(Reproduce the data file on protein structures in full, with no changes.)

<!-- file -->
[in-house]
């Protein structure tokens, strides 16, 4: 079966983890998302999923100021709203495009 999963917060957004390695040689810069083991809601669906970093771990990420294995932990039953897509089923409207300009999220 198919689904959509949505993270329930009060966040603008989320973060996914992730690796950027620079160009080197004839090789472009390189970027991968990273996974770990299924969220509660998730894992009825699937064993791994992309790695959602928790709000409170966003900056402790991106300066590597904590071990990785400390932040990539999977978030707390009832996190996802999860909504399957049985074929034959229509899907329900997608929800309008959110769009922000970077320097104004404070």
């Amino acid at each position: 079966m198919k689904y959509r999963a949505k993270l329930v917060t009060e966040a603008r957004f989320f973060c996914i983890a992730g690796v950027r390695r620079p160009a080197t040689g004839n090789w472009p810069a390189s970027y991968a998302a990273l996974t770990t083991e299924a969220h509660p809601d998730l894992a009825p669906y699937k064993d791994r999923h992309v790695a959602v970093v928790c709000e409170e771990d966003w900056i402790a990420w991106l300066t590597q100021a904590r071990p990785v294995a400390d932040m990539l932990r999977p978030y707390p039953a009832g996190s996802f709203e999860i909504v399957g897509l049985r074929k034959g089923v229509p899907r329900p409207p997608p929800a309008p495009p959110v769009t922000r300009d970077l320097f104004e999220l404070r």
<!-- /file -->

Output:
[in-house]
């Protein structure tokens, strides 16, 4: 079966983890998302999923100021709203495009 999963917060957004390695040689810069083991809601669906970093771990990420294995932990039953897509089923409207300009999220 198919689904959509949505993270329930009060966040603008989320973060996914992730690796950027620079160009080197004839090789472009390189970027991968990273996974770990299924969220509660998730894992009825699937064993791994992309790695959602928790709000409170966003900056402790991106300066590597904590071990990785400390932040990539999977978030707390009832996190996802999860909504399957049985074929034959229509899907329900997608929800309008959110769009922000970077320097104004404070």
């Amino acid at each position: 079966m198919k689904y959509r999963a949505k993270l329930v917060t009060e966040a603008r957004f989320f973060c996914i983890a992730g690796v950027r390695r620079p160009a080197t040689g004839n090789w472009p810069a390189s970027y991968a998302a990273l996974t770990t083991e299924a969220h509660p809601d998730l894992a009825p669906y699937k064993d791994r999923h992309v790695a959602v970093v928790c709000e409170e771990d966003w900056i402790a990420w991106l300066t590597q100021a904590r071990p990785v294995a400390d932040m990539l932990r999977p978030y707390p039953a009832g996190s996802f709203e999860i909504v399957g897509l049985r074929k034959g089923v229509p899907r329900p409207p997608p929800a309008p495009p959110v769009t922000r300009d970077l320097f104004e999220l404070r």